Echo et Narcisse

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Echo et Narcisse (Echo and Narcissus) was the last original opera, specifically a drame lyrique, written by Christoph Willibald Gluck, his sixth for the French stage. The libretto was written by Louis Theodor von Tschudi.

Performance history[edit]

Echo et Narcisse was first performed on 24 September 1779 by the Paris Opéra in the second Salle du Palais-Royal. It was a failure, discontinued after only 12 performances. Gluck decided to go back to Vienna and never returned to Paris. He revised the work for 8 August 1780, but this version only enjoyed nine performances.

A third version was presented to the public on 8 June 1781. This was better received. However, it was infrequently produced until René Jacobs revived it in 1987 at the Schwetzingen Festival. Jacobs used the revised version as the original one has not survived, except for the libretto.

Roles[edit]

The cover page of a 1779 edition of the opera's score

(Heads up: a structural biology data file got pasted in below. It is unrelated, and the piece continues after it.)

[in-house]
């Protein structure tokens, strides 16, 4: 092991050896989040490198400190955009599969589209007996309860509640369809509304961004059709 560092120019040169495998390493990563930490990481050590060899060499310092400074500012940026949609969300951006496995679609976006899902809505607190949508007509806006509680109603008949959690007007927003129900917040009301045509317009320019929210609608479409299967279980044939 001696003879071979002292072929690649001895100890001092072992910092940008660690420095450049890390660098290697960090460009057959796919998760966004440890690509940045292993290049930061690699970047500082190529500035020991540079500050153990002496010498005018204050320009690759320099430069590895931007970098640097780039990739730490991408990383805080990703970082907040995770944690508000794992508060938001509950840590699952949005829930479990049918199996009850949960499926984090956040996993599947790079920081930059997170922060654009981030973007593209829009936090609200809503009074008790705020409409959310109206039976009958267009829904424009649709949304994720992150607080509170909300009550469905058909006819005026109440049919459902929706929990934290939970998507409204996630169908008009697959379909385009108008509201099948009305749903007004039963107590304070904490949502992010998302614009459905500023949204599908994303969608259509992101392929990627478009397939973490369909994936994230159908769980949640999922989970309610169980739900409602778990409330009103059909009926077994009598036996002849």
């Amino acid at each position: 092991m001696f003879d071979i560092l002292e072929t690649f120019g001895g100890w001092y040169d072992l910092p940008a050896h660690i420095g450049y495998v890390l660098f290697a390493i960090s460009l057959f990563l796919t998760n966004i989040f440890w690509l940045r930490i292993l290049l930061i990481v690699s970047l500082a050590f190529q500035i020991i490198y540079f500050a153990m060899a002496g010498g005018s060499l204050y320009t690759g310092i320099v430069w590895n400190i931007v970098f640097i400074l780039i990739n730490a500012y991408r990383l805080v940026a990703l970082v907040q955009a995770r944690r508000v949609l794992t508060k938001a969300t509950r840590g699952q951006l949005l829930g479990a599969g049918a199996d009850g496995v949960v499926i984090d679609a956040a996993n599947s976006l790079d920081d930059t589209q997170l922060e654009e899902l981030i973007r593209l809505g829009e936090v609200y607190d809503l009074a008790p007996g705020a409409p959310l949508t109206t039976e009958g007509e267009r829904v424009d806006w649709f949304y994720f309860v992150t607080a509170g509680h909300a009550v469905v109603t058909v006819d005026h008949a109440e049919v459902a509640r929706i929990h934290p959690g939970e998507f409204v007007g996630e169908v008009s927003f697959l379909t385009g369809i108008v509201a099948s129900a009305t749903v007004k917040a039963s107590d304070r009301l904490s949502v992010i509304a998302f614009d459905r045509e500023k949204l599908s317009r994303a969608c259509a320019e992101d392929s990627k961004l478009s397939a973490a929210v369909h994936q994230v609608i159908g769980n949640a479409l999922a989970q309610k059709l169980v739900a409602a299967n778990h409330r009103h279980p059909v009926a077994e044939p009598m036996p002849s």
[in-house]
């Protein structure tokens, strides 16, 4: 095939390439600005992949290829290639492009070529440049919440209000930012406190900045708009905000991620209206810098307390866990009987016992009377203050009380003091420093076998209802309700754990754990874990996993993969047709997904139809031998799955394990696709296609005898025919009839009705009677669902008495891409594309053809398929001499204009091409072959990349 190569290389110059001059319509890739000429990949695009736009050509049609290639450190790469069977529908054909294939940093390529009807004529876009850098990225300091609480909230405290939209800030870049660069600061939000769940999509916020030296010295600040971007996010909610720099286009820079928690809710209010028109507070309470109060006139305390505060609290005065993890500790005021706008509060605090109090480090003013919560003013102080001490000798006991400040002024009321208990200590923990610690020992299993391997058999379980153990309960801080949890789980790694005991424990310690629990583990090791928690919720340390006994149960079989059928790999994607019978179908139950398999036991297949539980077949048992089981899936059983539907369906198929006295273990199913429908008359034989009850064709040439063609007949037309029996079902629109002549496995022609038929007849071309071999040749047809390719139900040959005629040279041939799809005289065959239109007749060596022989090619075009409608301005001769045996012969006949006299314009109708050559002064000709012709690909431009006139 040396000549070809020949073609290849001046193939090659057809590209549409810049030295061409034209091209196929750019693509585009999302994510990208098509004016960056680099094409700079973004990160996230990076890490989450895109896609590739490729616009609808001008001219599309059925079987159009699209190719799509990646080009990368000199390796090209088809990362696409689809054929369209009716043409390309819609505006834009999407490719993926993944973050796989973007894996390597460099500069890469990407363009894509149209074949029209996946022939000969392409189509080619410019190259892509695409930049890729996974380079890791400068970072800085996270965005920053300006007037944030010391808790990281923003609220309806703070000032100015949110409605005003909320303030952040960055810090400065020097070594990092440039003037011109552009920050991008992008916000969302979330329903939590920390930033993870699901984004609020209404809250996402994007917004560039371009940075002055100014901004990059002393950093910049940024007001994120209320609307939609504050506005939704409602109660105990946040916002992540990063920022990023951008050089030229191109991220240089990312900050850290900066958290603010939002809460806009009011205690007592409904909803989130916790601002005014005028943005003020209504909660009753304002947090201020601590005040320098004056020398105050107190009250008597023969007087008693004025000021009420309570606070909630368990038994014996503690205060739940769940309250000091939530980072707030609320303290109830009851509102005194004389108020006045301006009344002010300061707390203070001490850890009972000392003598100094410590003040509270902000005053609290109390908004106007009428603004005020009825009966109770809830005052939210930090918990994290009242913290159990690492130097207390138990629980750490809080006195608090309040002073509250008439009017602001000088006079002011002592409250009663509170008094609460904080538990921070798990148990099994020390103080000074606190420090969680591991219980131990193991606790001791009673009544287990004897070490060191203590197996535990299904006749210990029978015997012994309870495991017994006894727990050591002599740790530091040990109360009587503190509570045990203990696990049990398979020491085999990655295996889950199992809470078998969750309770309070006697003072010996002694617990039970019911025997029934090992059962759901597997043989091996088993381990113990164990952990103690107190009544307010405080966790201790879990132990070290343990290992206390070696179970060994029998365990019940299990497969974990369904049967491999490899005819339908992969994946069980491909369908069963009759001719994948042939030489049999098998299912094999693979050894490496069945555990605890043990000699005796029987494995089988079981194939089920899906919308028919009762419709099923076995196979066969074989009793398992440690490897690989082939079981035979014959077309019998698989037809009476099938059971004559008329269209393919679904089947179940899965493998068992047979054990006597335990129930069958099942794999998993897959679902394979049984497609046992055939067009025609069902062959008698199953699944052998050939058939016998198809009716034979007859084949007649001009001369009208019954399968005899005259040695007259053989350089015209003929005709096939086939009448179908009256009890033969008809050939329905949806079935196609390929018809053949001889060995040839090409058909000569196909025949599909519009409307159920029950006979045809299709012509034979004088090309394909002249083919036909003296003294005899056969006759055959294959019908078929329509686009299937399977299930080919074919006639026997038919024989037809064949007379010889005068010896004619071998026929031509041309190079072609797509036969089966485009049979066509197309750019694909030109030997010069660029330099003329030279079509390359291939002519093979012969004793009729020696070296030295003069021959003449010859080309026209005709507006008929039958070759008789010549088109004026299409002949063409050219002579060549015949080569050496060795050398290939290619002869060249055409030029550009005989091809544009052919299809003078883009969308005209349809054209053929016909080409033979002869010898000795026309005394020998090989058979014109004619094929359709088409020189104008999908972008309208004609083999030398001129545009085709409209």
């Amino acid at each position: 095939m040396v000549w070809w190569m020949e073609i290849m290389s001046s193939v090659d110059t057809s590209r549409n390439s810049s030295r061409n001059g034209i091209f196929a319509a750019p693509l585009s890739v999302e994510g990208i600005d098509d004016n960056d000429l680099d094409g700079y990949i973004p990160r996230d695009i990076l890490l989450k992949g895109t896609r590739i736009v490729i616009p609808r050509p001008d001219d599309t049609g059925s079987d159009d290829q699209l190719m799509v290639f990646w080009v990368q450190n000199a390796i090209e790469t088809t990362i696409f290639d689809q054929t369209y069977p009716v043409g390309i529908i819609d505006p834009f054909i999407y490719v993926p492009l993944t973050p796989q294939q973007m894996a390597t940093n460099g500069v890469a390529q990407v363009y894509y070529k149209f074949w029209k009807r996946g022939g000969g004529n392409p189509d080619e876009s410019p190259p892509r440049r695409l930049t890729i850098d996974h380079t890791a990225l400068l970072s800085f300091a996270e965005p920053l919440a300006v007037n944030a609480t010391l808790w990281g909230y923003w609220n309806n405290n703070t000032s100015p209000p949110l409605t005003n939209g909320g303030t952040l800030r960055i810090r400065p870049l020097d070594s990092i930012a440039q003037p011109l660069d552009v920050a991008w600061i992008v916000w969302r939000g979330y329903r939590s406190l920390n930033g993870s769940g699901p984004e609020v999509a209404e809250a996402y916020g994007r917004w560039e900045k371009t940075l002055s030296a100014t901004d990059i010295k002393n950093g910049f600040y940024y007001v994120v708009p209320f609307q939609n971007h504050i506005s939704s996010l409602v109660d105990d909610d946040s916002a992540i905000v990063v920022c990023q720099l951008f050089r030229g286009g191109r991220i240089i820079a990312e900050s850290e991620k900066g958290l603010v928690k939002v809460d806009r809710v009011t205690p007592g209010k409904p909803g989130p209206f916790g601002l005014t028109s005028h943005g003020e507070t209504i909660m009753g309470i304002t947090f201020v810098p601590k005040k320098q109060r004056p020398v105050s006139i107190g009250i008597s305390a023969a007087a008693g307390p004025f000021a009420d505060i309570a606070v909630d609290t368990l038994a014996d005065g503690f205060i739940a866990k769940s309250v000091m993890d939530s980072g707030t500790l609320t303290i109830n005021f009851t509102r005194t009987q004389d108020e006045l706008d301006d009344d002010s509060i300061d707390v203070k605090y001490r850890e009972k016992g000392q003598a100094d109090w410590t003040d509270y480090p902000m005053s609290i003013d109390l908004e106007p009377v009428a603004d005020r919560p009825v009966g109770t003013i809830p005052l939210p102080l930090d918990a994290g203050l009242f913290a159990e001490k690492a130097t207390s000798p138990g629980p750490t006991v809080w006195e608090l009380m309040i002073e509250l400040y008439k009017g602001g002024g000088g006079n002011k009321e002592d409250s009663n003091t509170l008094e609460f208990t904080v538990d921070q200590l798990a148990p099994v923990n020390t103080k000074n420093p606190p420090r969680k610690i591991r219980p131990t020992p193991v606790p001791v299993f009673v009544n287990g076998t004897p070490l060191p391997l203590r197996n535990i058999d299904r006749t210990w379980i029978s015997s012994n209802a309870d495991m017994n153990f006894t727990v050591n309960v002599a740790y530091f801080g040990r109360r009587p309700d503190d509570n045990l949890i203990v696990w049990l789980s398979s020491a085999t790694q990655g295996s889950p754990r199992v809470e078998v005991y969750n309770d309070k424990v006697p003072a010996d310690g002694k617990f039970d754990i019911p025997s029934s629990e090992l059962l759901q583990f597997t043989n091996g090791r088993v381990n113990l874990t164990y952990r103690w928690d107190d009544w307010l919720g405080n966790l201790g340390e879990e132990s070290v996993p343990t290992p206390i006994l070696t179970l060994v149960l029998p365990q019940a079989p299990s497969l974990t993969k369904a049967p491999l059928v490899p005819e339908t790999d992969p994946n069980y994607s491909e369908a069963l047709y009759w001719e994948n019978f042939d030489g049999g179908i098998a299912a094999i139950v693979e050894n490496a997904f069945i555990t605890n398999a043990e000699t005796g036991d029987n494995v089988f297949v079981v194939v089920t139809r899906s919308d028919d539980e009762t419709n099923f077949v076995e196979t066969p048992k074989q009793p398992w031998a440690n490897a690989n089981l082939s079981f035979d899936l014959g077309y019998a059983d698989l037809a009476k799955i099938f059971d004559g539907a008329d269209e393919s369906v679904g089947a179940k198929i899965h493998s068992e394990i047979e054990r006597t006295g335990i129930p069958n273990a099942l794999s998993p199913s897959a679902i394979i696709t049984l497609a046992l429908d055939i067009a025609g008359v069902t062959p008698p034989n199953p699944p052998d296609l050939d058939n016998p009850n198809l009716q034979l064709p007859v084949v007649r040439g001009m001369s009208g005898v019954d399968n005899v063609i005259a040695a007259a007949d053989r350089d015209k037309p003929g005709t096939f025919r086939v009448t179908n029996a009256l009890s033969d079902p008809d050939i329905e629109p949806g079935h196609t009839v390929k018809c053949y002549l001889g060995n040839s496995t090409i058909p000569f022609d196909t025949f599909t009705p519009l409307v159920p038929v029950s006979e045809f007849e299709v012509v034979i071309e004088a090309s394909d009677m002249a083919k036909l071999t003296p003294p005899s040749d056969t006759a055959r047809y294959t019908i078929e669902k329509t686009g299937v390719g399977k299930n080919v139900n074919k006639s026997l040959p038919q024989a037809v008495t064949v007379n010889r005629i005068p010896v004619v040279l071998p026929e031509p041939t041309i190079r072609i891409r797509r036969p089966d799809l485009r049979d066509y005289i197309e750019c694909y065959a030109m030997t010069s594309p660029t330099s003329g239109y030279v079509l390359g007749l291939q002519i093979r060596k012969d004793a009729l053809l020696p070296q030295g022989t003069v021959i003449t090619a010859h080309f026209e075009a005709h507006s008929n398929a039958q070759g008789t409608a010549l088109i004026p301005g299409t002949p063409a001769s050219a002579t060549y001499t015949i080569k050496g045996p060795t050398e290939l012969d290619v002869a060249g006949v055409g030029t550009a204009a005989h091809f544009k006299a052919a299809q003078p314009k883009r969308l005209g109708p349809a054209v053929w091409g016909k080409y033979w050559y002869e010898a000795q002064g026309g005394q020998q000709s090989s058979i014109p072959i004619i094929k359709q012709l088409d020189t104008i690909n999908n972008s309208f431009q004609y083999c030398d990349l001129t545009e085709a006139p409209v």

Role Voice type Premiere Cast, 24 September 1779
(Conductor: - )
Echo, a nymph, ruler of the woods and waters soprano Mlle Beaumesnil (born Henriette Adélaïde de Villars)
Aglaé, a nymph, friend of Echo soprano Adelaïde Gavaudan 'cadette'
Eglé, a nymph, friend of Echo soprano Anne-Marie-Jeanne Gavaudan, 'L'aînée'
Amour (Cupid) soprano Gertrude Girardin
Narcisse, a hunter, son of Cephisus tenor Étienne Lainez
Cynire, friend of Narcisse haute-contre Joseph Legros
Sylphie, a nymph soprano
Thanais, a nymph soprano
Sylphs, Zephyrs and attendants and followers of Amour, Echo and Narcisse.
Ballet[1] - ballerinas: Marie-Madeleine Guimard, Anne Heinel, Marie Allard, Peslin; male dancers: Gaetano Vestris, Auguste Vestris, Maximilien Gardel, Jean D'Auberval

Synopsis[edit]

The nymph Echo is loved by Narcisse, but also desired by Apollo. Apollo puts a spell on Narcisse so he falls in love with his own reflection, but Cupid is eventually successful in securing a happy ending by re-uniting Echo and Narcisse.

References[edit]

Notes
  1. ^ Lajarte, 1878, p. 312
Sources

External links[edit]